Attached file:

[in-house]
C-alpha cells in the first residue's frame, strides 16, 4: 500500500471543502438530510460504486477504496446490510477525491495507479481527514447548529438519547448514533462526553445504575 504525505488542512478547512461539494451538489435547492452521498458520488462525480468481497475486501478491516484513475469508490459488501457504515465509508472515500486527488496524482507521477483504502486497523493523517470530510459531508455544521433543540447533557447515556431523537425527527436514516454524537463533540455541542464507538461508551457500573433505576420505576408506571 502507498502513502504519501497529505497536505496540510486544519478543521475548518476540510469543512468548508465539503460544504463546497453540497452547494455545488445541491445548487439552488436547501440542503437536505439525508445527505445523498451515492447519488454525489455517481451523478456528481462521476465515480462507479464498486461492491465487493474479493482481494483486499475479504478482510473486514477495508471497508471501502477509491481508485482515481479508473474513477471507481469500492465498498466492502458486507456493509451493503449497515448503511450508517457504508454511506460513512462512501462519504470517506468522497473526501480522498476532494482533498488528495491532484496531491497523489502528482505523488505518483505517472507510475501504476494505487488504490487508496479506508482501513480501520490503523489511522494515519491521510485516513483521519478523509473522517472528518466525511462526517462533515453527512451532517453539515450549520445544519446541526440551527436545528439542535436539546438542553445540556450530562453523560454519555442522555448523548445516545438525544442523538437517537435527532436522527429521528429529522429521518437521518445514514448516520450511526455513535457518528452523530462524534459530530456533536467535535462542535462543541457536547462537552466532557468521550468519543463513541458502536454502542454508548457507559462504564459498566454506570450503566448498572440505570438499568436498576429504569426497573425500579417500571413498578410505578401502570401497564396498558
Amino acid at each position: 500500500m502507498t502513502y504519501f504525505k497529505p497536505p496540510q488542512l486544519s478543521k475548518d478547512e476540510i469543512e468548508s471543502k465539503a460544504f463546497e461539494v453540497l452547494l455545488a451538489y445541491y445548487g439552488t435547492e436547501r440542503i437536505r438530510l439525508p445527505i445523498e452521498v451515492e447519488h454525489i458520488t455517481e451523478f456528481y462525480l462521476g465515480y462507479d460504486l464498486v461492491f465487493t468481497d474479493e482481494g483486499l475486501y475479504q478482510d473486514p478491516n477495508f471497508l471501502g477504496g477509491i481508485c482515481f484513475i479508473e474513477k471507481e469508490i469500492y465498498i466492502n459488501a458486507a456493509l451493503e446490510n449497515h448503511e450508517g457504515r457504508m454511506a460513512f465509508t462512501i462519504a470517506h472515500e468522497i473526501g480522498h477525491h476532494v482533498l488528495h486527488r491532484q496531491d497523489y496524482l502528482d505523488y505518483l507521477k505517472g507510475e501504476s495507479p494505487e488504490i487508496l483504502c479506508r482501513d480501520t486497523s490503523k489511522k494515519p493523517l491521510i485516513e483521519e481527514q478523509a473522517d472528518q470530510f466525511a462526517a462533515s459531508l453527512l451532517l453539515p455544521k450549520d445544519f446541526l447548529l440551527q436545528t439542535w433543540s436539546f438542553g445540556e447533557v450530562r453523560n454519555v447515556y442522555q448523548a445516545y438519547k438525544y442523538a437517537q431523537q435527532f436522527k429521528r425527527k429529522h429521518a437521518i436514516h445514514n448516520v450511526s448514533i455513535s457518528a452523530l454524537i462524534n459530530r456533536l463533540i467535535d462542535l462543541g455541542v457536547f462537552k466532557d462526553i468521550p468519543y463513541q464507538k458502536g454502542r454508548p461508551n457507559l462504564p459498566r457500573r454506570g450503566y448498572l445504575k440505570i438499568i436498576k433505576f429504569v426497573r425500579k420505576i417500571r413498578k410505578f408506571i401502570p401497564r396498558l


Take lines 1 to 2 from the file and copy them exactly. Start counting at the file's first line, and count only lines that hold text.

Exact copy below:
[in-house]
C-alpha cells in the first residue's frame, strides 16, 4: 500500500471543502438530510460504486477504496446490510477525491495507479481527514447548529438519547448514533462526553445504575 504525505488542512478547512461539494451538489435547492452521498458520488462525480468481497475486501478491516484513475469508490459488501457504515465509508472515500486527488496524482507521477483504502486497523493523517470530510459531508455544521433543540447533557447515556431523537425527527436514516454524537463533540455541542464507538461508551457500573433505576420505576408506571 502507498502513502504519501497529505497536505496540510486544519478543521475548518476540510469543512468548508465539503460544504463546497453540497452547494455545488445541491445548487439552488436547501440542503437536505439525508445527505445523498451515492447519488454525489455517481451523478456528481462521476465515480462507479464498486461492491465487493474479493482481494483486499475479504478482510473486514477495508471497508471501502477509491481508485482515481479508473474513477471507481469500492465498498466492502458486507456493509451493503449497515448503511450508517457504508454511506460513512462512501462519504470517506468522497473526501480522498476532494482533498488528495491532484496531491497523489502528482505523488505518483505517472507510475501504476494505487488504490487508496479506508482501513480501520490503523489511522494515519491521510485516513483521519478523509473522517472528518466525511462526517462533515453527512451532517453539515450549520445544519446541526440551527436545528439542535436539546438542553445540556450530562453523560454519555442522555448523548445516545438525544442523538437517537435527532436522527429521528429529522429521518437521518445514514448516520450511526455513535457518528452523530462524534459530530456533536467535535462542535462543541457536547462537552466532557468521550468519543463513541458502536454502542454508548457507559462504564459498566454506570450503566448498572440505570438499568436498576429504569426497573425500579417500571413498578410505578401502570401497564396498558